24 FAQs people ask about alternative dispute resolution
- What is alternative dispute resolution (ADR)?
- What are the principal differences between mediation, and arbitration or litigation?
- Are there circumstances in which ADR is particularly suitable?
- Are there circumstances in which ADR would not be suitable?
- What are the principal advantages to using mediation?
- Are there any disadvantages to using mediation?
- Who takes the initiative in deciding on ADR?
- Do our lawyers need to be involved if we go in for mediation?
- How long does it take to set up the mediation process?
- Is there any point in our going to mediation, if the other party is reluctant to make any concessions?
- How do we find a mediator?
- Do both parties have to agree on the mediator?
- What is the procedure in mediation?
- Do we have to prepare evidence in advance?
- Can we call witnesses?
- If an ADR process fails to produce a settlement, could what we say during that process be subsequently used against us in court?
- Who should attend the mediation process?
- How do we ensure that the other side sends someone who is authorised to settle?
- How long is the process likely to last?
- What happens if we reach agreement on some issues, but not on others?
- Will the agreement be binding on all parties?
- How will the agreement be enforced?
- How much is recourse to mediation likely to cost?
- Can we claim costs from the other party, as part of the settlement?
1. What is alternative dispute resolution (ADR)?
Alternative dispute resolution is the collective name given to several methods of dealing with disputes without going to court.
The method most commonly used in ADR is mediation, with conciliation as another possibility. Both these procedures involve the use of a neutral third party to encourage and facilitate (but not impose) a solution to the dispute.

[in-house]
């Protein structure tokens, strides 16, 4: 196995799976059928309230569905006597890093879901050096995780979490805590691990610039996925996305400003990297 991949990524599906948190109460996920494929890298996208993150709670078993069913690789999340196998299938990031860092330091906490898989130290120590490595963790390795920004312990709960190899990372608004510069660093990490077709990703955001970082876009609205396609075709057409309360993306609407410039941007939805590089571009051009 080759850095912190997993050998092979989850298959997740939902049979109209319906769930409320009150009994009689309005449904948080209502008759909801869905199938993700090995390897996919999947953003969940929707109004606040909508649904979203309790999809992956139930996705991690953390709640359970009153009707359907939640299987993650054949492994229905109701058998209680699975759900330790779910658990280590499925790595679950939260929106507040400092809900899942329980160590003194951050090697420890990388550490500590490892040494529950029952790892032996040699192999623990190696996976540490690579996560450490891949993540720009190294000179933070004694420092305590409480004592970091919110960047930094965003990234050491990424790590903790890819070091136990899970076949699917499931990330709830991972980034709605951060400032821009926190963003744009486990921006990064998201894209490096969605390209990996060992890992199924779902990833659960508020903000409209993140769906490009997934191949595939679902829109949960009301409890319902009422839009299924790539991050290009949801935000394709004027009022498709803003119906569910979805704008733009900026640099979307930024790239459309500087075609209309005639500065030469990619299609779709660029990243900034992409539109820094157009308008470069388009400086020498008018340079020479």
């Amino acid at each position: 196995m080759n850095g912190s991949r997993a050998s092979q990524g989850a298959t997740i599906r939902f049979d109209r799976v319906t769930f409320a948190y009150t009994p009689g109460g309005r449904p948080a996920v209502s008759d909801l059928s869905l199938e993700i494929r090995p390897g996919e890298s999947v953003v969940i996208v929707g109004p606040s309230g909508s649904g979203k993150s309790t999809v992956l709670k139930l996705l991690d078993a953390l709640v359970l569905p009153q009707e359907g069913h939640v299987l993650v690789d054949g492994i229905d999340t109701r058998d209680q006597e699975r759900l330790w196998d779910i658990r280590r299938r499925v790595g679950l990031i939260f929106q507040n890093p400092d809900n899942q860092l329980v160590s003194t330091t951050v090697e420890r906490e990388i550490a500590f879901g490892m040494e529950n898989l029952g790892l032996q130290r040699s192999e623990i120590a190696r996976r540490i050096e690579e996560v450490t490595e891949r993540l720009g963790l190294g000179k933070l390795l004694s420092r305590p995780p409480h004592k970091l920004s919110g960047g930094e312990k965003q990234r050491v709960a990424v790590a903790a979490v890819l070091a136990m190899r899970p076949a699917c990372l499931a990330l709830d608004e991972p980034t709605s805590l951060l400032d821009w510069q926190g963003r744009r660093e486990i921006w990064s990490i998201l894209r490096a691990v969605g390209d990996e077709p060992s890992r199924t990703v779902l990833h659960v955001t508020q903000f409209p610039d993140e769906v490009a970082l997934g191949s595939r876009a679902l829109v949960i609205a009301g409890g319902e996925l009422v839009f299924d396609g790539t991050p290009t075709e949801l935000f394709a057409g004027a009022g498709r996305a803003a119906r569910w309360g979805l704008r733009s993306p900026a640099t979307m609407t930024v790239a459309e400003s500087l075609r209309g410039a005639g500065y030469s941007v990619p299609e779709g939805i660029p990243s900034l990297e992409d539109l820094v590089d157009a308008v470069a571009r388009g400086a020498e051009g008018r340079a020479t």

Other procedures, such as arbitration, adjudication and expert determination, are sometimes classed as ADR methods. However, they are similar to the court process in the sense that they involve the imposition of a solution by a third party, rather than the facilitated negotiation of a settlement. In these questions we will concentrate on mediation, as the principal method used in ADR.
2. What are the principal differences between mediation, and arbitration or litigation?
With mediation, the neutral third party encourages all the parties involved to consider, not their legal rights, but their commercial interests, and aims to get them to agree to a compromise that will give both sides something. If the negotiations are successful and all parties agree to observe the outcome, their signature to the agreement makes it legally binding. If the negotiations are not successful, or are only partially successful, the parties can still take the outstanding issues to arbitration or litigation, if they wish.
With arbitration or litigation, all the parties involved are bound by the decision reached by the arbitrator or judge, after he (or she) has considered the submissions and the evidence.
3. Are there circumstances in which ADR is particularly suitable?
In general terms, ADR is likely to be both cheaper and quicker than recourse to the courts. Alternative dispute resolution procedures are also confidential, which means that they may be particularly useful in resolving disputes on matters which are themselves confidential - for example, because they involve industrial secrets or commercially-sensitive terms of trade.